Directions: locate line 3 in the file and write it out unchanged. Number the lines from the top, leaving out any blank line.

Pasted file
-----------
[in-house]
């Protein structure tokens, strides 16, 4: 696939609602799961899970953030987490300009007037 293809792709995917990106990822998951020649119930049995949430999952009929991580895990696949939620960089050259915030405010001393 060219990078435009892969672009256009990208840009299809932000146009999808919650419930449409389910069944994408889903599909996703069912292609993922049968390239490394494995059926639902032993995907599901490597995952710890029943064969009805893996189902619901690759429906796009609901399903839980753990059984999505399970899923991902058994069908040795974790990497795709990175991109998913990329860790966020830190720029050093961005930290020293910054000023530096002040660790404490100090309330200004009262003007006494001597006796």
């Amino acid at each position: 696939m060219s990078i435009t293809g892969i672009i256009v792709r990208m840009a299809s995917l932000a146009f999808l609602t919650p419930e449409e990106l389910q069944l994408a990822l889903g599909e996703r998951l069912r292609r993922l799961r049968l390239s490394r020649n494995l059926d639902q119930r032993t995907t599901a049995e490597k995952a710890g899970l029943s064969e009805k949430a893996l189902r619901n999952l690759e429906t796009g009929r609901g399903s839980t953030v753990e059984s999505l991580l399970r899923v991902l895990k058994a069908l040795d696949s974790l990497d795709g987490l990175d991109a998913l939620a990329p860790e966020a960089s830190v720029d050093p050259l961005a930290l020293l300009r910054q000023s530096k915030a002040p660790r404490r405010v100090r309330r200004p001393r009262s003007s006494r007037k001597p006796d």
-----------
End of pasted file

């Amino acid at each position: 696939m060219s990078i435009t293809g892969i672009i256009v792709r990208m840009a299809s995917l932000a146009f999808l609602t919650p419930e449409e990106l389910q069944l994408a990822l889903g599909e996703r998951l069912r292609r993922l799961r049968l390239s490394r020649n494995l059926d639902q119930r032993t995907t599901a049995e490597k995952a710890g899970l029943s064969e009805k949430a893996l189902r619901n999952l690759e429906t796009g009929r609901g399903s839980t953030v753990e059984s999505l991580l399970r899923v991902l895990k058994a069908l040795d696949s974790l990497d795709g987490l990175d991109a998913l939620a990329p860790e966020a960089s830190v720029d050093p050259l961005a930290l020293l300009r910054q000023s530096k915030a002040p660790r404490r405010v100090r309330r200004p001393r009262s003007s006494r007037k001597p006796d």